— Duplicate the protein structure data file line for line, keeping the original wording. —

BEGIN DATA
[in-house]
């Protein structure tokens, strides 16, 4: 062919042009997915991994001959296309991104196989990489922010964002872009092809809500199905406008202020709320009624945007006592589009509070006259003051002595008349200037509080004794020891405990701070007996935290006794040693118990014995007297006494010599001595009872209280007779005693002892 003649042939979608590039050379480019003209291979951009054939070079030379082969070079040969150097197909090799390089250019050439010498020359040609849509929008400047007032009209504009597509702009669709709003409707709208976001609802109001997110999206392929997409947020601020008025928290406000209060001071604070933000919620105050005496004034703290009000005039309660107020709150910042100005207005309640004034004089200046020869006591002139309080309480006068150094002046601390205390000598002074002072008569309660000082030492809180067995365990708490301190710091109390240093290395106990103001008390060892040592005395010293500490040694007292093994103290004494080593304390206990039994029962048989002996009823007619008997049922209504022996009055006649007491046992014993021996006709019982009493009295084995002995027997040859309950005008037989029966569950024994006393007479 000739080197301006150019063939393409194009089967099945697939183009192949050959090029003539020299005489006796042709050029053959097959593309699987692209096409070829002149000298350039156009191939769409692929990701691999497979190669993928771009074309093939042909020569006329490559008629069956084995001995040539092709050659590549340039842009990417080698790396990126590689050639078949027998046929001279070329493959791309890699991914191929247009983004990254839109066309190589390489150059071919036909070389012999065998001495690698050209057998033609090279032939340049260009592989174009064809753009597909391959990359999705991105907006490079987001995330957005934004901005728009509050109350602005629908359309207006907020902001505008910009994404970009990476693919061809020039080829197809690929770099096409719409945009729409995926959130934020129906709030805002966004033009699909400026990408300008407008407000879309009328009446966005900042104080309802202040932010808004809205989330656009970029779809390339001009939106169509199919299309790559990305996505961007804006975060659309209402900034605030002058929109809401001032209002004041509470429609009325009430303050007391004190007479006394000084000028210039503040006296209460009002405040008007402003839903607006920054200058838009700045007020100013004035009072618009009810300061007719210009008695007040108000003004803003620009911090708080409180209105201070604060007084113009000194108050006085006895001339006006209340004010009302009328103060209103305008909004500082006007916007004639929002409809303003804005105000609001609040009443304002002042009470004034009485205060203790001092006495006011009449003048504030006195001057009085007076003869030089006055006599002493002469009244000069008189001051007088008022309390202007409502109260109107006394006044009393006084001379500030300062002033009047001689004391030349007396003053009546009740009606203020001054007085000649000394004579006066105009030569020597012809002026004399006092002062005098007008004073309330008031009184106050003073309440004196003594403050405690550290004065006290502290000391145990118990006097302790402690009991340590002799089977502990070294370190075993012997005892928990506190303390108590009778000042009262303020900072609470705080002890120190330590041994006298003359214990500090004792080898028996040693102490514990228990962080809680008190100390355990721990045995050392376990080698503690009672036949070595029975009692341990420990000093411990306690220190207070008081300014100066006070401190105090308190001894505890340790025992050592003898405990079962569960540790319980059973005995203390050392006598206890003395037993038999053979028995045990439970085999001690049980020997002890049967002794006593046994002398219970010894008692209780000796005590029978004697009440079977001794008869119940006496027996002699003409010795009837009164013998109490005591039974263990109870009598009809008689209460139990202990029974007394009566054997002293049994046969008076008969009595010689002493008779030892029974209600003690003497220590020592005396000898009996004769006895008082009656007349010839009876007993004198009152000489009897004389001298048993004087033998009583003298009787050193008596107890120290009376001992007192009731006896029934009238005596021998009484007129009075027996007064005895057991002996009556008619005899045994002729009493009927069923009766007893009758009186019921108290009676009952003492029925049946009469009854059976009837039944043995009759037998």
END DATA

[in-house]
């Protein structure tokens, strides 16, 4: 062919042009997915991994001959296309991104196989990489922010964002872009092809809500199905406008202020709320009624945007006592589009509070006259003051002595008349200037509080004794020891405990701070007996935290006794040693118990014995007297006494010599001595009872209280007779005693002892 003649042939979608590039050379480019003209291979951009054939070079030379082969070079040969150097197909090799390089250019050439010498020359040609849509929008400047007032009209504009597509702009669709709003409707709208976001609802109001997110999206392929997409947020601020008025928290406000209060001071604070933000919620105050005496004034703290009000005039309660107020709150910042100005207005309640004034004089200046020869006591002139309080309480006068150094002046601390205390000598002074002072008569309660000082030492809180067995365990708490301190710091109390240093290395106990103001008390060892040592005395010293500490040694007292093994103290004494080593304390206990039994029962048989002996009823007619008997049922209504022996009055006649007491046992014993021996006709019982009493009295084995002995027997040859309950005008037989029966569950024994006393007479 000739080197301006150019063939393409194009089967099945697939183009192949050959090029003539020299005489006796042709050029053959097959593309699987692209096409070829002149000298350039156009191939769409692929990701691999497979190669993928771009074309093939042909020569006329490559008629069956084995001995040539092709050659590549340039842009990417080698790396990126590689050639078949027998046929001279070329493959791309890699991914191929247009983004990254839109066309190589390489150059071919036909070389012999065998001495690698050209057998033609090279032939340049260009592989174009064809753009597909391959990359999705991105907006490079987001995330957005934004901005728009509050109350602005629908359309207006907020902001505008910009994404970009990476693919061809020039080829197809690929770099096409719409945009729409995926959130934020129906709030805002966004033009699909400026990408300008407008407000879309009328009446966005900042104080309802202040932010808004809205989330656009970029779809390339001009939106169509199919299309790559990305996505961007804006975060659309209402900034605030002058929109809401001032209002004041509470429609009325009430303050007391004190007479006394000084000028210039503040006296209460009002405040008007402003839903607006920054200058838009700045007020100013004035009072618009009810300061007719210009008695007040108000003004803003620009911090708080409180209105201070604060007084113009000194108050006085006895001339006006209340004010009302009328103060209103305008909004500082006007916007004639929002409809303003804005105000609001609040009443304002002042009470004034009485205060203790001092006495006011009449003048504030006195001057009085007076003869030089006055006599002493002469009244000069008189001051007088008022309390202007409502109260109107006394006044009393006084001379500030300062002033009047001689004391030349007396003053009546009740009606203020001054007085000649000394004579006066105009030569020597012809002026004399006092002062005098007008004073309330008031009184106050003073309440004196003594403050405690550290004065006290502290000391145990118990006097302790402690009991340590002799089977502990070294370190075993012997005892928990506190303390108590009778000042009262303020900072609470705080002890120190330590041994006298003359214990500090004792080898028996040693102490514990228990962080809680008190100390355990721990045995050392376990080698503690009672036949070595029975009692341990420990000093411990306690220190207070008081300014100066006070401190105090308190001894505890340790025992050592003898405990079962569960540790319980059973005995203390050392006598206890003395037993038999053979028995045990439970085999001690049980020997002890049967002794006593046994002398219970010894008692209780000796005590029978004697009440079977001794008869119940006496027996002699003409010795009837009164013998109490005591039974263990109870009598009809008689209460139990202990029974007394009566054997002293049994046969008076008969009595010689002493008779030892029974209600003690003497220590020592005396000898009996004769006895008082009656007349010839009876007993004198009152000489009897004389001298048993004087033998009583003298009787050193008596107890120290009376001992007192009731006896029934009238005596021998009484007129009075027996007064005895057991002996009556008619005899045994002729009493009927069923009766007893009758009186019921108290009676009952003492029925049946009469009854059976009837039944043995009759037998």